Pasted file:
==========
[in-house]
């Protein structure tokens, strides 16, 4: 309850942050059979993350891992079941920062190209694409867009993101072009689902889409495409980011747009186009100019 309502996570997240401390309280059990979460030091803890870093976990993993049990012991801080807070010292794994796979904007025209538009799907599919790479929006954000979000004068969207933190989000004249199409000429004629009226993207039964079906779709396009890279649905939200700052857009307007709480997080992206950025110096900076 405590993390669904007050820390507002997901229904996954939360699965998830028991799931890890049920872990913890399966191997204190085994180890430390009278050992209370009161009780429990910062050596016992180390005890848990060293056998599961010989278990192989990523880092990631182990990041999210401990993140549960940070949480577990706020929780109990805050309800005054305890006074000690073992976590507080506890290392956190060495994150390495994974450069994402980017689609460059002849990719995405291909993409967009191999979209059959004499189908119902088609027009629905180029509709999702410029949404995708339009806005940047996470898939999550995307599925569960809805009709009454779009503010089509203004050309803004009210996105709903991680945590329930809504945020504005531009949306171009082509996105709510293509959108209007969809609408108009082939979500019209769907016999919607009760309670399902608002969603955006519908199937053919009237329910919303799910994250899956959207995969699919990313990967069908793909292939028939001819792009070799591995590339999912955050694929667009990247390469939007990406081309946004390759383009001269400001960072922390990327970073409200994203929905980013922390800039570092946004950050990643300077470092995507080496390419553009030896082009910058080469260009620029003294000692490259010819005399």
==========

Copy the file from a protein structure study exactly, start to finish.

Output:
[in-house]
């Protein structure tokens, strides 16, 4: 309850942050059979993350891992079941920062190209694409867009993101072009689902889409495409980011747009186009100019 309502996570997240401390309280059990979460030091803890870093976990993993049990012991801080807070010292794994796979904007025209538009799907599919790479929006954000979000004068969207933190989000004249199409000429004629009226993207039964079906779709396009890279649905939200700052857009307007709480997080992206950025110096900076 405590993390669904007050820390507002997901229904996954939360699965998830028991799931890890049920872990913890399966191997204190085994180890430390009278050992209370009161009780429990910062050596016992180390005890848990060293056998599961010989278990192989990523880092990631182990990041999210401990993140549960940070949480577990706020929780109990805050309800005054305890006074000690073992976590507080506890290392956190060495994150390495994974450069994402980017689609460059002849990719995405291909993409967009191999979209059959004499189908119902088609027009629905180029509709999702410029949404995708339009806005940047996470898939999550995307599925569960809805009709009454779009503010089509203004050309803004009210996105709903991680945590329930809504945020504005531009949306171009082509996105709510293509959108209007969809609408108009082939979500019209769907016999919607009760309670399902608002969603955006519908199937053919009237329910919303799910994250899956959207995969699919990313990967069908793909292939028939001819792009070799591995590339999912955050694929667009990247390469939007990406081309946004390759383009001269400001960072922390990327970073409200994203929905980013922390800039570092946004950050990643300077470092995507080496390419553009030896082009910058080469260009620029003294000692490259010819005399």